assisted dying, medical aid in dying, MAiD, voluntary stopping eating and drinking, VSED, reasonably foreseeable, natural death
Can a competent individual refuse care in order to make their natural death reasonably foreseeable in order to qualify for medical assistance in dying (MAiD)? Consider a competent patient with left-side paralysis following a right-brain stroke who is not expected to die for many years; normally his cause of death would not be predictable. However, he refuses regular turning, so his physician can predict that pressure ulcers will develop, leading to infection for which he will refuse treatment and consequently die. Is he now eligible for MAiD? Consider a competent patient with spinal stenosis (a non-fatal condition) who refuses food (but not liquids in order not to lose capacity from dehydration). Consequently, her physician can predict death from starvation. Is she now eligible for MAiD? Answering these questions requires that we answer three sub-questions: 1) do competent patients have the right to refuse care?; 2) do healthcare providers have a duty to respect such refusals?; and 3) are deaths resulting from refusals of care natural for the purposes of determining whether a patient is eligible for MAiD? If a competent patient has the right to refuse some particular care, and healthcare providers have a duty to respect that refusal, and if the death that would result from the refusal of that care is natural, then that refusal of care is a legal pathway to MAiD. However, if the competent patient does not have the right to refuse some particular care, or if healthcare providers do not have a duty to respect that refusal, or if the death that would result from the refusal of that care is not natural, then that refusal of care is not a legal pathway to MAiD. In this paper, we explore this complex legal terrain with the most profound of ethical implications – access to MAiD.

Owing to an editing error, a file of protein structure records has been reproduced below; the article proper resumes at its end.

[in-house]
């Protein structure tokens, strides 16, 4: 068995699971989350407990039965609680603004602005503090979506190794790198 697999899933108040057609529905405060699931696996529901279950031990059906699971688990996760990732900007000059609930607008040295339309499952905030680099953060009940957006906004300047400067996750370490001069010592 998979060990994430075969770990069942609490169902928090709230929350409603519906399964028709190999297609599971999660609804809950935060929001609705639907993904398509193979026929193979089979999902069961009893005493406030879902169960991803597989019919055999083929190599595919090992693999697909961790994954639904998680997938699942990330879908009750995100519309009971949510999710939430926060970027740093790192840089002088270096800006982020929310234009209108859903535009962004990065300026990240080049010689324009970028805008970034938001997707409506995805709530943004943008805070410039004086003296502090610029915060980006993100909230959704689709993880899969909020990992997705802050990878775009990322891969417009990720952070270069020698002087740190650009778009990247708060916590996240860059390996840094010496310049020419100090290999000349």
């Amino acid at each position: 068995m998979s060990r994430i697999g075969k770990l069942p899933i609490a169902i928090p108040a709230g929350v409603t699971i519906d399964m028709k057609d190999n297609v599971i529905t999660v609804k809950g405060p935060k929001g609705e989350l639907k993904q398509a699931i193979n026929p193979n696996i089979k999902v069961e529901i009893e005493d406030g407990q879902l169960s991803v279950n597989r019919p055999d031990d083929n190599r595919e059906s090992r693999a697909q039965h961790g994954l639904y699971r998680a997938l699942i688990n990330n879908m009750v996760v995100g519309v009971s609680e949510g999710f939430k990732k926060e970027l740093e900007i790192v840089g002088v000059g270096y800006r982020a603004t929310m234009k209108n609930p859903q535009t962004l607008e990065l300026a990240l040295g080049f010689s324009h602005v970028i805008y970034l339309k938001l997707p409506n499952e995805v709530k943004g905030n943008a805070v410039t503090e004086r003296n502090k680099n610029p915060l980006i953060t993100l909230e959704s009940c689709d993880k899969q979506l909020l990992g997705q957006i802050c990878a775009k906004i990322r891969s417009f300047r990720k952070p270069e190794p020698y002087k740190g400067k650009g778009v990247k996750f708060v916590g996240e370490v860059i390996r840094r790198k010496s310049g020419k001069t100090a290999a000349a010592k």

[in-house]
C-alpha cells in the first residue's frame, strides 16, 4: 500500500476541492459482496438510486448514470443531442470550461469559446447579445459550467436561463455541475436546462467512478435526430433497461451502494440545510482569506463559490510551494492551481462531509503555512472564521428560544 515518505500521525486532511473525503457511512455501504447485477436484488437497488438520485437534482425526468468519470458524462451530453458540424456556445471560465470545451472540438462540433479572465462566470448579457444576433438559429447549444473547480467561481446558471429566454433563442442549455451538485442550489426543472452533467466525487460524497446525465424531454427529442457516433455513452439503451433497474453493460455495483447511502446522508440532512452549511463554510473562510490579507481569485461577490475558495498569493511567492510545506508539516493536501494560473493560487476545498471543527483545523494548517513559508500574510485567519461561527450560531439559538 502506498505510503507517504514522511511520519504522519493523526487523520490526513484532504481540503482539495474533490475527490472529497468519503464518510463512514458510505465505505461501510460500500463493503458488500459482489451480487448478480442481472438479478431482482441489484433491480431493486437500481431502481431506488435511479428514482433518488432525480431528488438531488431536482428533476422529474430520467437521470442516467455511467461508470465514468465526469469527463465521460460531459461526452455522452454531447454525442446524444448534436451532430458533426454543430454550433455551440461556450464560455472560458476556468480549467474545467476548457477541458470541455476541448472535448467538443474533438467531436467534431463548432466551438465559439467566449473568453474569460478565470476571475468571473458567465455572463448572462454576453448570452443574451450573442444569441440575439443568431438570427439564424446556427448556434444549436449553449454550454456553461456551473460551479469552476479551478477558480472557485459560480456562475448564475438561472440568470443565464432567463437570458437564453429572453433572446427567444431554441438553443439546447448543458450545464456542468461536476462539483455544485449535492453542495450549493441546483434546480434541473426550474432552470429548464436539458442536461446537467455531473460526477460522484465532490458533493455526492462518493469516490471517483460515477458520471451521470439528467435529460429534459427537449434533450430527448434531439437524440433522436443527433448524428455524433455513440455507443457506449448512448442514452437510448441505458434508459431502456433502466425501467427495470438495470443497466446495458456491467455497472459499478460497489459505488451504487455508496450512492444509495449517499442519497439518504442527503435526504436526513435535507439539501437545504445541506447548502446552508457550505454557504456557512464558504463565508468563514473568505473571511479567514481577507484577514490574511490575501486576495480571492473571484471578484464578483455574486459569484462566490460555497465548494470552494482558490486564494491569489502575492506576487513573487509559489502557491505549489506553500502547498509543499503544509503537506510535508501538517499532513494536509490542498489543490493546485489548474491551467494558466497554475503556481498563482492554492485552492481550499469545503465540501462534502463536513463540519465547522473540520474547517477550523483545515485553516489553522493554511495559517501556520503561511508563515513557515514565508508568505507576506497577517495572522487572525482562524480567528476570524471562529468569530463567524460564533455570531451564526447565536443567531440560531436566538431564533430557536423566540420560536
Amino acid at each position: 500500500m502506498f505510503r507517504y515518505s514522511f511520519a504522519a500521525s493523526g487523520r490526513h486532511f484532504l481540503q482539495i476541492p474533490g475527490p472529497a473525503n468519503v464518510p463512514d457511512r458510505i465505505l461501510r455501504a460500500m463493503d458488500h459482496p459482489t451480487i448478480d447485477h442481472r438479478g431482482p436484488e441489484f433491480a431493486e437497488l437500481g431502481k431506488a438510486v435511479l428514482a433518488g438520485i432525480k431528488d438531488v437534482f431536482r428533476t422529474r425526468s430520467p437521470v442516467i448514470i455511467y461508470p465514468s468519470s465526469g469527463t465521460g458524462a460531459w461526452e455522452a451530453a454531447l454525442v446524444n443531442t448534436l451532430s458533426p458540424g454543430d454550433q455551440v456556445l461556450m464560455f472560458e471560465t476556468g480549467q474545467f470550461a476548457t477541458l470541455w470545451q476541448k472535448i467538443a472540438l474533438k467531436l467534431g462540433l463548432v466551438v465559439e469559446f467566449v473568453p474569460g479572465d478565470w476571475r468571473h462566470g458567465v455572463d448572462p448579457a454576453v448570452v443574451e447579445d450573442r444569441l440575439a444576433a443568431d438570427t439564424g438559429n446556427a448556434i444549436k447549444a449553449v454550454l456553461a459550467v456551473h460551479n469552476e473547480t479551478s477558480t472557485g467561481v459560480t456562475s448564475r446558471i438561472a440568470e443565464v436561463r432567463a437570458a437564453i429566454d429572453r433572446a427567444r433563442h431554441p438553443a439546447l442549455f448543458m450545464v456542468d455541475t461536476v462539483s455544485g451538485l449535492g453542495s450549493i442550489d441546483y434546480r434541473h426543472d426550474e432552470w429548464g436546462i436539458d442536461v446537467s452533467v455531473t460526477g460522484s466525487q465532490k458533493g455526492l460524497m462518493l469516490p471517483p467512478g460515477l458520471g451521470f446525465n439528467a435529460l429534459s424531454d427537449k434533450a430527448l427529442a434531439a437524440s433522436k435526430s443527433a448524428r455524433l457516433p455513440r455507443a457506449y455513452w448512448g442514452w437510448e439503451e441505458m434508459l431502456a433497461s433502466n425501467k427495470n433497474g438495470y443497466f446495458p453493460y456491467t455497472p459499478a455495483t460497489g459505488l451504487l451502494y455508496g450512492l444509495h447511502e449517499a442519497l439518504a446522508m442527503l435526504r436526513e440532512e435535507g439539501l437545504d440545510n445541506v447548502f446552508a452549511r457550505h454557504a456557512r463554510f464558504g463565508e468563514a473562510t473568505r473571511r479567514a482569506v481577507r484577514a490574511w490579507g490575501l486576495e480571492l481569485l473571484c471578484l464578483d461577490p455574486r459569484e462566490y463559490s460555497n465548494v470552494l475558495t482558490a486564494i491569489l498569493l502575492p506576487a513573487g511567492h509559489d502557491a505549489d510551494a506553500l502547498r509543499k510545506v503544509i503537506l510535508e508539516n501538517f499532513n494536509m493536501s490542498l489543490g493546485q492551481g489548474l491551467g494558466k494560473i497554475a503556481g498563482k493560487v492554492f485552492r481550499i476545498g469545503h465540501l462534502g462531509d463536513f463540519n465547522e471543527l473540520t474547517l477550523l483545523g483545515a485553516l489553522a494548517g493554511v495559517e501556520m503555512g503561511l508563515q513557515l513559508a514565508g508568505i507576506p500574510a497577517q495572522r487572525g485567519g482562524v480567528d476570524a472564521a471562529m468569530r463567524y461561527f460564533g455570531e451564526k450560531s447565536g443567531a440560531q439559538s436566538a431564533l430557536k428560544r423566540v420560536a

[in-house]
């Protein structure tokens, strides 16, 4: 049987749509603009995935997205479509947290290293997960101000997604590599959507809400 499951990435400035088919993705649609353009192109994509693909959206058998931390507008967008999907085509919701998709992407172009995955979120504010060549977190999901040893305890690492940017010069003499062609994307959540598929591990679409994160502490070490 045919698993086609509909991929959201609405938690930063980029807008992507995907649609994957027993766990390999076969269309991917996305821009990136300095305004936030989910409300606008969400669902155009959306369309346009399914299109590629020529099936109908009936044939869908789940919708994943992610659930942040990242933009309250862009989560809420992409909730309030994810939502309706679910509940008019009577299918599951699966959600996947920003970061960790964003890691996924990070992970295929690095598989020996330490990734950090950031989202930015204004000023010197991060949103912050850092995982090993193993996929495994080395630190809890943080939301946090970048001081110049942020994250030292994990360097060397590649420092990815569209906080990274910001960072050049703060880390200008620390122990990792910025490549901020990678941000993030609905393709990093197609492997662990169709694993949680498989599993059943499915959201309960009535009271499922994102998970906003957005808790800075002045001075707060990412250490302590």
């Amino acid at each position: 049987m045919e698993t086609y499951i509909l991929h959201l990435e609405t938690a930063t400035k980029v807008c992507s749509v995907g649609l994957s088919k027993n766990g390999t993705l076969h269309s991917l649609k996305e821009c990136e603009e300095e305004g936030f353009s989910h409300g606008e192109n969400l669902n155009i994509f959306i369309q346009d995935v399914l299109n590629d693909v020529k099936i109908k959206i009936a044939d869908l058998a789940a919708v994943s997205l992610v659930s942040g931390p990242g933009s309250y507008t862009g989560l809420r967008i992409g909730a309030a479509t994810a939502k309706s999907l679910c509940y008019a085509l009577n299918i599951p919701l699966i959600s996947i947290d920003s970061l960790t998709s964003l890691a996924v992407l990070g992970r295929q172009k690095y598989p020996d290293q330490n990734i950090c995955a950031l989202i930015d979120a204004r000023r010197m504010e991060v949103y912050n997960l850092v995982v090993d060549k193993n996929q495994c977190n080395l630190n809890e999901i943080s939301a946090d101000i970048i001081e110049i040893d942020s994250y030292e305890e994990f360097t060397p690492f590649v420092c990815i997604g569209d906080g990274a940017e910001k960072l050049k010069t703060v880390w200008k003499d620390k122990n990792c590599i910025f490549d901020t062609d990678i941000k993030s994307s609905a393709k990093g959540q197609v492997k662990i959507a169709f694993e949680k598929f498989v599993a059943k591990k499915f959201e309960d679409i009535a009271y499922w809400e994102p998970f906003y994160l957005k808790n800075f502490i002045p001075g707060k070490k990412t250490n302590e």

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Jocelyn Downie & Matthew J Bowes, "Refusing care as a legal pathway to medical assistance in dying" (2019) 2:2 Can J Bioethics 73.
Can J Bioethics